By Michael Calleri
Niagara Gazette — You’ve surely heard the lament about today’s films, or perhaps you’ve said it yourself: “They don’t make them like they used to.”
Generally, this comment comes from folks of a certain generation, weaned on the dream factory output of the Golden Age Of Hollywood. Turner Classic Movies has provided younger film fans an extraordinary look at the exceptional movies that the major studios produced for decades.
Sometimes the lament references a slightly shorter, but still vital, second Golden Age of filmmaking, which reflects hundreds of outstanding and interesting movies released in the late 1950s through the early 1970s. From the French New Wave (Godard, Truffaut, Lelouch, to name just three) to the Italian masters (Antonioni, Fellini, Visconti, for example), to the Americans (Scorsese, Coppola, Kubrick, and many others), a revolution was created by directors and screenwriters who made motion pictures of lasting importance.
George Clooney grew up in metro Cincinnati into what would today be called a media-savvy family. His aunt was the popular singer Rosemary Clooney and his father, Nick Clooney, was a newspaper columnist, TV newsman, and local television talk show host. The elder Mr. Clooney even worked as an anchorman in Buffalo and wrote an insightful book entitled: “The Movies That Changed Us: Reflections On The Screen.” I’ve interviewed George and talked to Nick in Buffalo and once on a flight to Los Angeles.
My experience with the Clooney men bears out the fact that George has an instinctive understanding of the expressive nature of motion pictures; their ability, when done well, to tell engaging stories. He grew up surrounded by an historical sense of “show business.” For him, old-fashioned is not a negative. It’s something to be applauded and respected.
George’s new film, “The Monuments Men,” which he directed, co-wrote (with Grant Heslov), co-produced and stars in, is a winner. The movie does what all good films should do. It creates a shared experience that breaks the ridiculous confines of audience demographics. It’s a must-see for everyone, the first of the new movie year.
I think older children, especially teenagers, will learn much from this film. I left the press screening admiring Clooney’s willingness to refuse to compromise his overriding principles about what he believes is essential to telling a story in the best possible way. And it’s a tribute to the respect and love he has for his father, that George has given Nick an essential, movie-ending cameo part in the picture.
Based on Robert M. Edsel and Bret Witter’s book of the same name, “The Monuments Men” is about Hitler’s plan to loot Europe of its art treasures and exhibit them in a massive new museum dedicated to his glory: centuries of paintings and sculptures, five-million pieces in all. His theft of the priceless art was one of the most terrible examples of the imperialistic nature of empires. As it became clear to the Germans that they were going to lose the war, the invaluable art, the pinnacle of human creativity, was ordered destroyed by Hitler himself.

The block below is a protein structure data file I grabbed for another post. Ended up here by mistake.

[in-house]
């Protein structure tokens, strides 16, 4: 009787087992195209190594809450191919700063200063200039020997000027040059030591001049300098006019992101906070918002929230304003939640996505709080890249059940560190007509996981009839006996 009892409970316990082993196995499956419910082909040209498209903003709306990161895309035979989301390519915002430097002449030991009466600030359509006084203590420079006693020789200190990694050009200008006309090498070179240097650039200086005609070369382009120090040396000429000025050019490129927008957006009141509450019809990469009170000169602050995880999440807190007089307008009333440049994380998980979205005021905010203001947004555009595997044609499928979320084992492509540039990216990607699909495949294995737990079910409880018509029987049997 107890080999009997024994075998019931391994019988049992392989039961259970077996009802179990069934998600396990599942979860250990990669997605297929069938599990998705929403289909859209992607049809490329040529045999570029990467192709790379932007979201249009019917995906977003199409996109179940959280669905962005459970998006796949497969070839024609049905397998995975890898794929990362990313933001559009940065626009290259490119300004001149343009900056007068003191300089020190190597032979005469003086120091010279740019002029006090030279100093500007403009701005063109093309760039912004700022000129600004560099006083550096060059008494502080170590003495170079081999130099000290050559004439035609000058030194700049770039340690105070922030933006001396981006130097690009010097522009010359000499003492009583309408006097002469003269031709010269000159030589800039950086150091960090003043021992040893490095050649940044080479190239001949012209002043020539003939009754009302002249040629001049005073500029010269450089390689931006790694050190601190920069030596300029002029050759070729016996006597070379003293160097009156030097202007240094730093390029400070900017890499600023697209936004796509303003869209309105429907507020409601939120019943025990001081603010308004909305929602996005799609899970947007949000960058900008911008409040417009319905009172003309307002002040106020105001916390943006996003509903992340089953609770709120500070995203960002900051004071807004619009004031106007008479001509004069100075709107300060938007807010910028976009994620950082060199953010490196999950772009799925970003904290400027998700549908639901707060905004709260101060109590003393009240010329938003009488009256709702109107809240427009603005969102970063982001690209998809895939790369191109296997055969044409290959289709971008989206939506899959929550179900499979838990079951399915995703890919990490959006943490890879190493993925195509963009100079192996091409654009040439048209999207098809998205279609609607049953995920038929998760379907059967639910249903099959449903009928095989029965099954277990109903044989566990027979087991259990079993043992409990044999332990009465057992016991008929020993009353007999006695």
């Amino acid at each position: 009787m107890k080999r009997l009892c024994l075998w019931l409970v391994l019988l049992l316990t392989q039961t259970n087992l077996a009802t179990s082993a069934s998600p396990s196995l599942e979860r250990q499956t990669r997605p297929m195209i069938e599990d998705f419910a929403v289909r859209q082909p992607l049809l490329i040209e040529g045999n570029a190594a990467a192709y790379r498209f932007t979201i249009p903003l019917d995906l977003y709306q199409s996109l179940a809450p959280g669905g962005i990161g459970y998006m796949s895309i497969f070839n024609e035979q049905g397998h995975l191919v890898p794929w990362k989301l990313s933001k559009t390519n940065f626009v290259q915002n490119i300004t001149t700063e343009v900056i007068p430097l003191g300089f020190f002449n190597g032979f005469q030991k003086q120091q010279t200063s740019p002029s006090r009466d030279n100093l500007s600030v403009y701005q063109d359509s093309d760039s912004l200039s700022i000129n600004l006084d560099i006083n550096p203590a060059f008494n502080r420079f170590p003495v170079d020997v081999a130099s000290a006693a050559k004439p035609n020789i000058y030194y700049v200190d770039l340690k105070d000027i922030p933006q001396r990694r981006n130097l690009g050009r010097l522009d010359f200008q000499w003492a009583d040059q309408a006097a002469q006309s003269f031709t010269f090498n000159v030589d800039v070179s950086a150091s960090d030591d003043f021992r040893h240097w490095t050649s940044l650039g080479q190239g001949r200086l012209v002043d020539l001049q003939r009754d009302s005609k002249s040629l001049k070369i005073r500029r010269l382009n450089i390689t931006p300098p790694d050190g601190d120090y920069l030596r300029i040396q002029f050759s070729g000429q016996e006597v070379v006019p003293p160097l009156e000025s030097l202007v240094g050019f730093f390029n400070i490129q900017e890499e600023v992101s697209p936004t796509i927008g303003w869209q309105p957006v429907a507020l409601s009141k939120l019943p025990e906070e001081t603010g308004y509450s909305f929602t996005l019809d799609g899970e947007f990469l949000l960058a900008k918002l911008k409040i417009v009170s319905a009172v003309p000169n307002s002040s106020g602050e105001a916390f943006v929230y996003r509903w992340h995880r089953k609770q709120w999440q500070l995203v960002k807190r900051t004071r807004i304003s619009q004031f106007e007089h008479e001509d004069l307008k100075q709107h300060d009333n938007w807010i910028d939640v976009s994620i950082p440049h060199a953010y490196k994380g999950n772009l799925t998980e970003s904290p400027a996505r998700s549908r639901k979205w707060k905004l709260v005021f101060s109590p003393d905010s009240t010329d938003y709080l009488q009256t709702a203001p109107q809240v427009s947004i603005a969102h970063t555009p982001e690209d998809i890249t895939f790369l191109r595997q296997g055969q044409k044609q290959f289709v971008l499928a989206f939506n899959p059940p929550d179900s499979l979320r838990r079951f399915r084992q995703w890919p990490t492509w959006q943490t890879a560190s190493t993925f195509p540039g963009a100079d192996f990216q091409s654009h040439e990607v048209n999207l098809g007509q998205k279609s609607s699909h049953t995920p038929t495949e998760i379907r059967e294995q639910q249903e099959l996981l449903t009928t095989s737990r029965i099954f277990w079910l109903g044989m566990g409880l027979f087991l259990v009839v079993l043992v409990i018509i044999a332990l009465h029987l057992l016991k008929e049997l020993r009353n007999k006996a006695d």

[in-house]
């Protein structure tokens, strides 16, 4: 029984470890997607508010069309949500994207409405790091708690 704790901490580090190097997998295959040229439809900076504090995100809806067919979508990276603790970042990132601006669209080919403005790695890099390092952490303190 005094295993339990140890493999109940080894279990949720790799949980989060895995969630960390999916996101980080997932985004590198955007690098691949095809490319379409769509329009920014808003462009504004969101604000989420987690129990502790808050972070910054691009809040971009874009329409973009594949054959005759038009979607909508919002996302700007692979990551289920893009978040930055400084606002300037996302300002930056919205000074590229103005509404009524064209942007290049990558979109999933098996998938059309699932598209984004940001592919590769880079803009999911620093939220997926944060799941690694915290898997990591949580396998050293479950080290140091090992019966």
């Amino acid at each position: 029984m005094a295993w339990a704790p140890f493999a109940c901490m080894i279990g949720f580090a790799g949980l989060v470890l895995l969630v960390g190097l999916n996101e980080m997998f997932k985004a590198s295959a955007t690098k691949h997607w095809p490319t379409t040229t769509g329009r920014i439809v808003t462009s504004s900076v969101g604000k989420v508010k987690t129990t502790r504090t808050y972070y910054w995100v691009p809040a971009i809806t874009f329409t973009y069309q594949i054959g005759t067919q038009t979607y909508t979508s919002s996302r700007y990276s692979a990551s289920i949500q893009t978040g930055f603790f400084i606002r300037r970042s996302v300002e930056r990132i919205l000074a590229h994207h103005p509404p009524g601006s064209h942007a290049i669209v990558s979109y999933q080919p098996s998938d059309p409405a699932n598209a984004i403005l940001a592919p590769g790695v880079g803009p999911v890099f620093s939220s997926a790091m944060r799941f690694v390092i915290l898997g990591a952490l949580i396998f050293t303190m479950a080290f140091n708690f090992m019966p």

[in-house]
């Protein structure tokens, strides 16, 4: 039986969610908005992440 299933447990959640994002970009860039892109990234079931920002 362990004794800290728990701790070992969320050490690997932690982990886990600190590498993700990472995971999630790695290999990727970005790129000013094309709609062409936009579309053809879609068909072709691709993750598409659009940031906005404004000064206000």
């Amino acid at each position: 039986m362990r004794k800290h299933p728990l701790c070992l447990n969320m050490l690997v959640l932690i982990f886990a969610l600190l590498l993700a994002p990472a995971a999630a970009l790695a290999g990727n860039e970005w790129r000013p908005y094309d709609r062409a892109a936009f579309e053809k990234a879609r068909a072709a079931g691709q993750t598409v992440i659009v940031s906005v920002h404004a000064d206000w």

President Franklin D. Roosevelt and Supreme Allied Commander Dwight D. Eisenhower recognized that the treasures had to be rescued. A team of art experts, architects and scholars was assembled. They were turned quickly into a rag-tag semblance of soldiers and sent to France to search for and save the treasures. They worked with members of the French Resistance, including a Parisian woman, called Claire Simone in the film, who is based on an actual person, the heroic art historian Rose Valland.
Under Clooney’s expert direction, “The Monuments Men” tells its true story with powerful emotion. A sequence unreeling as a Christmas carol is sung is heartbreaking. The taut and believable screenplay ignores today’s overblown standards for an action picture. There are no false notes, no unnecessary inventions adding excessive violence to the cerebral nature of the enterprise. The threatened art exists as in a breathless caper film. There is tragedy and there is honor. The characters ring true and you share their sorrow, disappointments, and glory.
Clooney, Jean Dujardin, Hugh Bonneville, Matt Damon, John Goodman, Bill Murray, and Bob Balaban deliver wonderful, empathetic performances as members of the “art squad.” As Simone, the woman for whom saving the art is paramount, Cate Blanchett is superb. The cast also includes a very good Dimitri Leonidas as a G.I. whose family fled Europe, and who ends up assisting Clooney and company.
Alexandre Desplat’s march-oriented music is perfect counterpoint to the suspense-filled race against time. Cinematographer Phedon Papamichael (nominated this year for an Oscar for “Nebraska”) beautifully captures the colors of the stunning stolen works of art.
“The Monuments Men” is about passion and determination and bravery. It offers a look at a different, not as well-known, side of a terrible war. But it was war, nonetheless.Michael Calleri reviews films for Night and Day. Contact him at firstname.lastname@example.org.